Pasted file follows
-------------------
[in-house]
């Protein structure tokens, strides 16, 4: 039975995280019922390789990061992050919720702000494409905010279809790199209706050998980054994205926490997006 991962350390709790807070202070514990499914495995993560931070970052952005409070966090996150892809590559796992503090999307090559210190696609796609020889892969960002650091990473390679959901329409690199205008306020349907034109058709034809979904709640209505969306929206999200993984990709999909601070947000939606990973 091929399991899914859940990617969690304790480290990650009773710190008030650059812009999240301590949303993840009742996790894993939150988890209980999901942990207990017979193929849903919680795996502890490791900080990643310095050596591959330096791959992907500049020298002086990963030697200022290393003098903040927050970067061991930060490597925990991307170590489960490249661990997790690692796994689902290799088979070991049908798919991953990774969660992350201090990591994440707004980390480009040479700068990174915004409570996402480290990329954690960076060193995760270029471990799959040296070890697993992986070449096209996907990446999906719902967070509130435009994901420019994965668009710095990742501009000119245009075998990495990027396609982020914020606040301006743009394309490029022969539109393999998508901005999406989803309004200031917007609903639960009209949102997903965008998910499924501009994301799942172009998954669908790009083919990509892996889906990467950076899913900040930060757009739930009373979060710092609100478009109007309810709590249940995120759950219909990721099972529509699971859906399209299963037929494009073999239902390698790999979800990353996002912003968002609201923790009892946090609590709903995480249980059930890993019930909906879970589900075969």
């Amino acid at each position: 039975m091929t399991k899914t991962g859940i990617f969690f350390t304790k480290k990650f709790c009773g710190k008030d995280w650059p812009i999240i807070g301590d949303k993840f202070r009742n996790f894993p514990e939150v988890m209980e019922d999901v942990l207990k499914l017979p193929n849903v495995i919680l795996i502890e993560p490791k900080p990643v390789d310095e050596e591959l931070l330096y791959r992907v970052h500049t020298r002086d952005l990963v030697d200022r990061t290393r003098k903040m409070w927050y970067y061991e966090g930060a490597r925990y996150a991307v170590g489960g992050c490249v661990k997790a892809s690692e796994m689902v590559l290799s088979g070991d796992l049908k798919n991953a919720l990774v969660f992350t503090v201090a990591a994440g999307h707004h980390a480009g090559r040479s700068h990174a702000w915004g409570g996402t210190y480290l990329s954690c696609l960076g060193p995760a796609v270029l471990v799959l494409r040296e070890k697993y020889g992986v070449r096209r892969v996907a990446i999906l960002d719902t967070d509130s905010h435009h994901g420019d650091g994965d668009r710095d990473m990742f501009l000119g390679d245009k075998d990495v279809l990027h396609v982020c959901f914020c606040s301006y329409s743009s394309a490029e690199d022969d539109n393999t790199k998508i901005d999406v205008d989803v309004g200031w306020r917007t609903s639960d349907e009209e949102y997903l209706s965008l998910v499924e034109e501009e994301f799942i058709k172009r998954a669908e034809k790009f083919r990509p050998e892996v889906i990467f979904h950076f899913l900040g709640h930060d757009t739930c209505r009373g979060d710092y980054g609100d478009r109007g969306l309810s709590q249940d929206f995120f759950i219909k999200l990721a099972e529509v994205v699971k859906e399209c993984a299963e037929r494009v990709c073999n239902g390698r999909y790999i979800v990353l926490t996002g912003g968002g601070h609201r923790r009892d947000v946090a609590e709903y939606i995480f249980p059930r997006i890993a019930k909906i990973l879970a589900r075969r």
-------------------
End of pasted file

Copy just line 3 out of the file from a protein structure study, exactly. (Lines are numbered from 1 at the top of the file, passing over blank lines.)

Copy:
């Amino acid at each position: 039975m091929t399991k899914t991962g859940i990617f969690f350390t304790k480290k990650f709790c009773g710190k008030d995280w650059p812009i999240i807070g301590d949303k993840f202070r009742n996790f894993p514990e939150v988890m209980e019922d999901v942990l207990k499914l017979p193929n849903v495995i919680l795996i502890e993560p490791k900080p990643v390789d310095e050596e591959l931070l330096y791959r992907v970052h500049t020298r002086d952005l990963v030697d200022r990061t290393r003098k903040m409070w927050y970067y061991e966090g930060a490597r925990y996150a991307v170590g489960g992050c490249v661990k997790a892809s690692e796994m689902v590559l290799s088979g070991d796992l049908k798919n991953a919720l990774v969660f992350t503090v201090a990591a994440g999307h707004h980390a480009g090559r040479s700068h990174a702000w915004g409570g996402t210190y480290l990329s954690c696609l960076g060193p995760a796609v270029l471990v799959l494409r040296e070890k697993y020889g992986v070449r096209r892969v996907a990446i999906l960002d719902t967070d509130s905010h435009h994901g420019d650091g994965d668009r710095d990473m990742f501009l000119g390679d245009k075998d990495v279809l990027h396609v982020c959901f914020c606040s301006y329409s743009s394309a490029e690199d022969d539109n393999t790199k998508i901005d999406v205008d989803v309004g200031w306020r917007t609903s639960d349907e009209e949102y997903l209706s965008l998910v499924e034109e501009e994301f799942i058709k172009r998954a669908e034809k790009f083919r990509p050998e892996v889906i990467f979904h950076f899913l900040g709640h930060d757009t739930c209505r009373g979060d710092y980054g609100d478009r109007g969306l309810s709590q249940d929206f995120f759950i219909k999200l990721a099972e529509v994205v699971k859906e399209c993984a299963e037929r494009v990709c073999n239902g390698r999909y790999i979800v990353l926490t996002g912003g968002g601070h609201r923790r009892d947000v946090a609590e709903y939606i995480f249980p059930r997006i890993a019930k909906i990973l879970a589900r075969r």